Home Pastors Articles for Pastors Groeschel: Why Weird Is Good

Groeschel: Why Weird Is Good

Craig Groeschel’s new book is called WEIRD: Because Normal Isn’t Working. In it, he points people to break free from the norms of society to an abnormal lifestyle that is ultimately more fulfilling. I’m glad he was able to stop by today to share some of his ideas.

Ed Stetzer: Most people would want to avoid being called Weird, yet you seem to embrace the title. Why? 

Craig Groeschel: Growing up I avoided being called weird with everything in me. I didn’t realize it at the time, but a big goal for me was to fit in. When I went to college, I did what normal college students do and ended up getting into trouble and really hurting. So I decided to do something that was really weird for a college frat boy. I actually picked up the Bible for the first time in my life and started reading it. Everybody thought that in time I’d return to my old ways. However, the teachings of Jesus were so different than the way I was living and so intrigued me that after quite a bit of searching I decided that kind of weird was actually a better way of life. I abandoned the normal path, fully giving myself to Christ. 

Later on, a girl on campus who made fun of my weirdness mentioned there was another girl I had to meet since she was weird like me. She ended up becoming my wife. When Amy and I got together, we decided to commit to a life of weird (yes, that’s what we actually called it). We decided not to have sex until we were married. Weird. We decided not to go into debt. Weird. We decided to get a mentor to help us have a good marriage. Weird. We ended up with six kids. Weird. (Okay, and maybe a little crazy too.)

As I say in the book, I find comfort in people calling my family weird. I get nervous when we are normal. For us, we are really driven by wanting to be different because everything we see about normal is not working in today’s culture.

ES: In a nutshell, what does WEIRD challenge people to do?

CG: To stop choosing popular standards instead of habits that lead to holiness. To not let our desire to fit in, to belong, and to conform eclipse our desire to follow God and do what’s best.

Jesus’ words in Matthew 7:13-14 are pretty clear: “Enter through the narrow gate. For wide is the gate and broad is the road that leads to destruction, and many enter through it. But small is the gate and narrow the road that leads to life, and only a few find it.”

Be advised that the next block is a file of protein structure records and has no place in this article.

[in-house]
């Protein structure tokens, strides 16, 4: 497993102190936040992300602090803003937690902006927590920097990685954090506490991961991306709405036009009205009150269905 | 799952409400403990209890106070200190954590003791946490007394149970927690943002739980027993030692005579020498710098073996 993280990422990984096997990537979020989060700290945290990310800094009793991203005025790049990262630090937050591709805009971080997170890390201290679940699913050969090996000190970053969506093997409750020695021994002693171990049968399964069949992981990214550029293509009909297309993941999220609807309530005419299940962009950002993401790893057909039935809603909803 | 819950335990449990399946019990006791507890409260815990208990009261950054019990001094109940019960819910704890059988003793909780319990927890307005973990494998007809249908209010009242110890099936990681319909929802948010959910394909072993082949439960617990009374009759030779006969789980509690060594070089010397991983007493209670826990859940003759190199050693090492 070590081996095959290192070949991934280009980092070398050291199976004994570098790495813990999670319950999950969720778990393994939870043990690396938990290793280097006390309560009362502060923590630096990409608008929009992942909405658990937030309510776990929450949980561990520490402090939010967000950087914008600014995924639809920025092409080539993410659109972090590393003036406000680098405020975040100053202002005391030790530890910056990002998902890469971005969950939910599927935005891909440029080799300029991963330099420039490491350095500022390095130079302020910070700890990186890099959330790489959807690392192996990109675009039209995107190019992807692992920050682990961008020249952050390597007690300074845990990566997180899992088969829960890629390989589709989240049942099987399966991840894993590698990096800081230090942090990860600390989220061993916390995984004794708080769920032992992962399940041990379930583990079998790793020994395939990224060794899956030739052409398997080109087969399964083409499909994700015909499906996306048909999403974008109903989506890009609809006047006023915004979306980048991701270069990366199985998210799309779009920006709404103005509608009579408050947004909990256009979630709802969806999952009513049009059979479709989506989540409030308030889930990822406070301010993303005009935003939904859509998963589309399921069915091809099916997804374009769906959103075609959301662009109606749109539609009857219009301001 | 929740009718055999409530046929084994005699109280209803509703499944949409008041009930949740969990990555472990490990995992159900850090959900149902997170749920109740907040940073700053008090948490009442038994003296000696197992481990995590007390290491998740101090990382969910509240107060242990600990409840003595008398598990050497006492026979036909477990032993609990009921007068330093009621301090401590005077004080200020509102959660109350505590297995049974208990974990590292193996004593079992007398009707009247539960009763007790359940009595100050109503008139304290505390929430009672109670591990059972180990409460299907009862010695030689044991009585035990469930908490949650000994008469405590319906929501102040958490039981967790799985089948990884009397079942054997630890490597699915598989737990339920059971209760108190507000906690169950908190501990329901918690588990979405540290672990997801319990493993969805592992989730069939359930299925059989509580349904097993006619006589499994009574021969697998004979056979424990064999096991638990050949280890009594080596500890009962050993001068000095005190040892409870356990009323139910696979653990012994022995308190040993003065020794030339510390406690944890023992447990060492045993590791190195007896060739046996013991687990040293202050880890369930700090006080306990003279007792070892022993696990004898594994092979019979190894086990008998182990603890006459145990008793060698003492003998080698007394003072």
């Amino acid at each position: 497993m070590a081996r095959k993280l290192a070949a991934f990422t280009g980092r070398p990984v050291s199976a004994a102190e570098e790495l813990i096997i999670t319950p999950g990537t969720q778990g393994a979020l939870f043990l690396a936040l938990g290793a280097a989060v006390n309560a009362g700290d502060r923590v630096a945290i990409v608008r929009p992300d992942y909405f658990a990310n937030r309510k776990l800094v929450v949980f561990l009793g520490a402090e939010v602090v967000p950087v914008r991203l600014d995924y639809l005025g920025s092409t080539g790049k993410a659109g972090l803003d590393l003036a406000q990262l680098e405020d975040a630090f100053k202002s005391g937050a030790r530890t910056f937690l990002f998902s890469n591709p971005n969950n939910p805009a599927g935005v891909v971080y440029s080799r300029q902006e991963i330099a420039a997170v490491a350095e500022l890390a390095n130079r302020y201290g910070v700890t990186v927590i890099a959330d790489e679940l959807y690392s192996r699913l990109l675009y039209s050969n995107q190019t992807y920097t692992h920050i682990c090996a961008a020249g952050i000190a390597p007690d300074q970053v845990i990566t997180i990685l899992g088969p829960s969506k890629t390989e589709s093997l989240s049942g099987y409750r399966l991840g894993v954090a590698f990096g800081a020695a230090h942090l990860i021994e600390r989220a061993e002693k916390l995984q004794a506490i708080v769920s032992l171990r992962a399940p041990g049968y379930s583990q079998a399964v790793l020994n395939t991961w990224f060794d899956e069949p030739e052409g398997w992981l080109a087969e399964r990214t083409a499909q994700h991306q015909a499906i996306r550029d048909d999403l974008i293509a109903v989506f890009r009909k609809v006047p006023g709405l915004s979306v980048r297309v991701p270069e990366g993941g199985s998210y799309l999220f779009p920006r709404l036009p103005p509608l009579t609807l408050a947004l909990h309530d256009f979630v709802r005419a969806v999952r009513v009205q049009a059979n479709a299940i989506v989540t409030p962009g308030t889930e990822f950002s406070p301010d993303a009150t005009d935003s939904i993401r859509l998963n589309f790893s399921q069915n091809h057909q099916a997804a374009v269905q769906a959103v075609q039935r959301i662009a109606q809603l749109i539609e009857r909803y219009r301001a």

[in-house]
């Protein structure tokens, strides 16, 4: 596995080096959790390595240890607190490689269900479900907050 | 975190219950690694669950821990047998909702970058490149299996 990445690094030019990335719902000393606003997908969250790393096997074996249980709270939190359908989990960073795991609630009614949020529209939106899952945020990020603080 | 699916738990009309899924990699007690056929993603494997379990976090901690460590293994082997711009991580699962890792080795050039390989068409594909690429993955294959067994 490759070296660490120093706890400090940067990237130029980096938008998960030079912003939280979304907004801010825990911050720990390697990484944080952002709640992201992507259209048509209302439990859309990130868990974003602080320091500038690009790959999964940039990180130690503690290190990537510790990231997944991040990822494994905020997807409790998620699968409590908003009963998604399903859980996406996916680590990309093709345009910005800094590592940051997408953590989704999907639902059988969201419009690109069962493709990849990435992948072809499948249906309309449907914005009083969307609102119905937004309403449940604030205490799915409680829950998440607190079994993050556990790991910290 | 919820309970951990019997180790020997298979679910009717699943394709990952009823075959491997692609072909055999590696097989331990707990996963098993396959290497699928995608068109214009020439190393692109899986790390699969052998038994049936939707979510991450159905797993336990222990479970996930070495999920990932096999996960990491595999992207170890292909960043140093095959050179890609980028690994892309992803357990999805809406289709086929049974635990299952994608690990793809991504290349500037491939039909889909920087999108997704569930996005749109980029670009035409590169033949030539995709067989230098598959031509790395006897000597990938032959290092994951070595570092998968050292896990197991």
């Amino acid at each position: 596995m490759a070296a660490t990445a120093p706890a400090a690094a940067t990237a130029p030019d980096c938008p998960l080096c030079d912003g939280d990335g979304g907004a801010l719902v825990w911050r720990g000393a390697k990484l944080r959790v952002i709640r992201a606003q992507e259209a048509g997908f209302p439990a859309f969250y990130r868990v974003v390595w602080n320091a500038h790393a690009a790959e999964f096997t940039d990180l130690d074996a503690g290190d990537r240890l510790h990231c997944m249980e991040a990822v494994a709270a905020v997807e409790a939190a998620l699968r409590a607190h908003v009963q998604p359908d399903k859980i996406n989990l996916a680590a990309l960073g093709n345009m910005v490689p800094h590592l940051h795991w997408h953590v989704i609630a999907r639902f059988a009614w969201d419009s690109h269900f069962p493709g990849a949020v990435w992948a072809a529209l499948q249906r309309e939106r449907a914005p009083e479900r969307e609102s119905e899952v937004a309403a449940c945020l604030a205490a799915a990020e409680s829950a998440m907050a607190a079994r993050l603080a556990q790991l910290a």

ES: In what ways has Weird thinking transformed how you lead LifeChurch.tv? 

CG: People have called us weird from the very beginning–I love that. I grew up going to a normal church. While I actually have really fond memories of it, the truth is, the lights never came on for me spiritually. It could have been that I wasn’t paying attention, but it just didn’t engage me or challenge me. It was more of a Sunday religion than a-seven-day-a-week faith. As a result, when we started LifeChurch.tv our goal was to create a church that would be different in every way. We’ve been called innovative by those who like us, plain wacky by those who don’t, but what we like to say is that we will do anything short of sin to reach people who don’t know Christ and who are disconnected from the church.

ES: What are some of the weirdest decisions you made in growing your ministry?

CG: We have multiple campuses in multiple states. We use video teaching. We give away resources to churches around the world–some 57,000 church leaders last year and 1.8 million downloads thus far. We are really passionate about giving away the Bible. More than 17.5 million people have already installed YouVersion, our free online and mobile Bible. We started a church online. That had never been done before and now people from 200+ countries around the world engage spiritually in an online community that we believe is a real representation of church. It just takes place online. We were able to unite over 2,000 churches for a one-month series. Normal in the church world is to have a competitive spirit. It’s kind of weird to be united and work together, which is tragic but true. 

ES: You write in the book about how you’ve come to view time from a Weird perspective. Has that changed you as a leader?

CG: Absolutely. I am really passionate about this.

The typical normal mindset is that to be effective I need to do more. A true and weird mindset says the exact opposite–that to be effective I need to do less. A lot of times when we are asked to do something on such and such date, our normal response is to ask ourselves. “Can I? Am I available?” A weird and better response, however, is “Should I?”